Six hot tech trends emerge in high-speed memory
EE Times is keeping tabs on the latest developments in high-speed memory. Aside from DDR4, there are more emerging technologies that exhibit the highest potential for boosting the performance of servers, systems, and SoCs.
Do you know how fast the latest DDR4 memories are, or how many transistors make up a high speed SRAM cell? Here are six of the latest technologies, from DDR4 to embedded DRAM and various SRAM cells, well as the latest technology from memory specialist Rambus.
The latest high speed dynamic memory technology is DDR4, set to reach the market in volume later this year. The specification started in 2005 in order to deliver faster clock frequencies, to provide higher data rates of 4266MT/s (up from 2133Mtransfers/s for DDR3), and to support lower voltages of 1.05V to 1.2V in new chipsets. The new standard also includes Connectivity Test, a type of JTAG boundary scan that boosts device and module manufacturing testing by enabling early fault detection in order to reduce time spent on debugging and improve system reliability. Samsung started production of 4G DDR4 devices on 20nm in September 2013, while Micron Technologies, which now includes Elpida, is shipping 8G and 4G DDR4 devices.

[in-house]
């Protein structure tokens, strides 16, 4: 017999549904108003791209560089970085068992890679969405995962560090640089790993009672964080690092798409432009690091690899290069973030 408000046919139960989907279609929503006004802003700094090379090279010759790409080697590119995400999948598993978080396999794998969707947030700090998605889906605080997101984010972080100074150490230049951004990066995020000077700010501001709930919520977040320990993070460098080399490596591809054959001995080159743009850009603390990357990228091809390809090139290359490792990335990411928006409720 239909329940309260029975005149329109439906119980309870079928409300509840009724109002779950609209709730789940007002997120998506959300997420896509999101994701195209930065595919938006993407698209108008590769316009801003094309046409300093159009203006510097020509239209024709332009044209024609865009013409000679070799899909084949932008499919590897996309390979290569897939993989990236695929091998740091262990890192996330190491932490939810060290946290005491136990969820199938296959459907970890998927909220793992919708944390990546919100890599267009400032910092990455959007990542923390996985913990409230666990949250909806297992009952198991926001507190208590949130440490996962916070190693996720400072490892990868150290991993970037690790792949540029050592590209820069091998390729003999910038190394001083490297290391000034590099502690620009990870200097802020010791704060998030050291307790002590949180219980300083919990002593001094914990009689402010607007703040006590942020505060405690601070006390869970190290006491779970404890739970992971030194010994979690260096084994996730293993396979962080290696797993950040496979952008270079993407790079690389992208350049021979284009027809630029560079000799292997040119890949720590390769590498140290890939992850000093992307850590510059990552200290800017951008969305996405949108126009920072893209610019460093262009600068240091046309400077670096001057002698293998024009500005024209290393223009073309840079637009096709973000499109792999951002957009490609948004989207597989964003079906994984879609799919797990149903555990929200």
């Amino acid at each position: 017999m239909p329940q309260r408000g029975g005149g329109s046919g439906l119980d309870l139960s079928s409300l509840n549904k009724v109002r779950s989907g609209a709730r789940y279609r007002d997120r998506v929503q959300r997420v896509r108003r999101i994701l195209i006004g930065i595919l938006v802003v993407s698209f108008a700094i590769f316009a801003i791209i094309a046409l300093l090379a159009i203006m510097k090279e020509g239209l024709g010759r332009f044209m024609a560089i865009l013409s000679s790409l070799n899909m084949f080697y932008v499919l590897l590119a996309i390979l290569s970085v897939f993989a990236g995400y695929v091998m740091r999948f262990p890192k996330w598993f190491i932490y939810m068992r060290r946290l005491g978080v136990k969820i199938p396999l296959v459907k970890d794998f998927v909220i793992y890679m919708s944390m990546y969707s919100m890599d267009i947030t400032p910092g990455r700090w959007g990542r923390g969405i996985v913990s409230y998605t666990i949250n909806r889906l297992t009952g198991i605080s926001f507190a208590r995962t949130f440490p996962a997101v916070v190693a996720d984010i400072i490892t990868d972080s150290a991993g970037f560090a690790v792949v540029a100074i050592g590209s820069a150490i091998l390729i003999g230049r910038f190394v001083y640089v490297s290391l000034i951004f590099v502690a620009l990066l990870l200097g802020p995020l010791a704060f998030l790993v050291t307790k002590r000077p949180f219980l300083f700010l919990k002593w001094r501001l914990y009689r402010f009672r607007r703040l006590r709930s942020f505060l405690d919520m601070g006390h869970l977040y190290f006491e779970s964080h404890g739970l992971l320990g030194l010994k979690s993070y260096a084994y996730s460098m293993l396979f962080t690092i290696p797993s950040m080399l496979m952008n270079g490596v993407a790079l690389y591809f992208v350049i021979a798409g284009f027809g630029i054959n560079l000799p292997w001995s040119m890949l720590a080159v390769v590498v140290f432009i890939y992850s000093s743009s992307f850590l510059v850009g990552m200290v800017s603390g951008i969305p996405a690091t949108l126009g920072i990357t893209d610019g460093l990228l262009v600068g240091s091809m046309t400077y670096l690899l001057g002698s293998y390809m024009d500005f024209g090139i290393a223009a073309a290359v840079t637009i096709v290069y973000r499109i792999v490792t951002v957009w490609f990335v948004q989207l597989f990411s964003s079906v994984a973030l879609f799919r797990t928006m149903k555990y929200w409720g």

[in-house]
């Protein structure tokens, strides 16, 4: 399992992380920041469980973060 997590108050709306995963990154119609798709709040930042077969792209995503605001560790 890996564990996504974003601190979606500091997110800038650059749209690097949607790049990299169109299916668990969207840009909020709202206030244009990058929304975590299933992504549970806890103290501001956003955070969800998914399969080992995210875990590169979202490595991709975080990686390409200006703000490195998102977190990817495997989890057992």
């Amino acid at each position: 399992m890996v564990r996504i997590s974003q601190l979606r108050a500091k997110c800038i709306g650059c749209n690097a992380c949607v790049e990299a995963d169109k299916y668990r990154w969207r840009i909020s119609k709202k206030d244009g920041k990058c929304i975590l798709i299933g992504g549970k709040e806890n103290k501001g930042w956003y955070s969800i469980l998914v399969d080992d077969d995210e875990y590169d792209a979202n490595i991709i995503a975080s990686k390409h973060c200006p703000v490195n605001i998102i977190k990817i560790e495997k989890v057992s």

The older high-speed memory technology is still thriving and moving from 30nm to 20nm to save power, give it a new lease of life, and cover the gap before DDR4 ships in high volume. DDR3 is currently the mainstream PC technology with voltages of 1.2V to 1.5V and data transfers up to 2133Mtransfers/s.
The interface to the memory banks is often the limiting factor for high-speed performance, and that can be avoided by integrating the memory directly alongside the logic. This is where embedded DRAM (eDRAM) comes in. This technology can deliver memory access speeds that match the processor interface, eliminating the need for memory banks. Normally every bit in a commodity DRAM is refreshed every 64ms or longer, but embedded DRAM allows a much more frequent refresh spec as low as 2ms, but this depends on the memory controller that is used. The issue has traditionally been delivering reliable DRAM capacitors in leading edge process technologies, although the smaller capacitors allow for faster operation. TSMC and Renesas have also used eDRAM in the chips they make for the gaming systems, specifically the Microsoft Xbox and the Nintendo Wii. According to an analysis by Chipworks, these use a conventional form of memory stack with polysilicon wine-glass-shaped capacitors. TSMC uses a cell-under-bit stack where the bitline is above the capacitors, while Renesas relies on a cell-over-bit (COB) structure with the bitline below. Intel also uses a COB stack, but the company builds an MIM capacitor in the metal-dielectric stack using a cavity formed in the lower metal level dielectrics. The part is fabbed in Intel's 9-metal, 22nm process.
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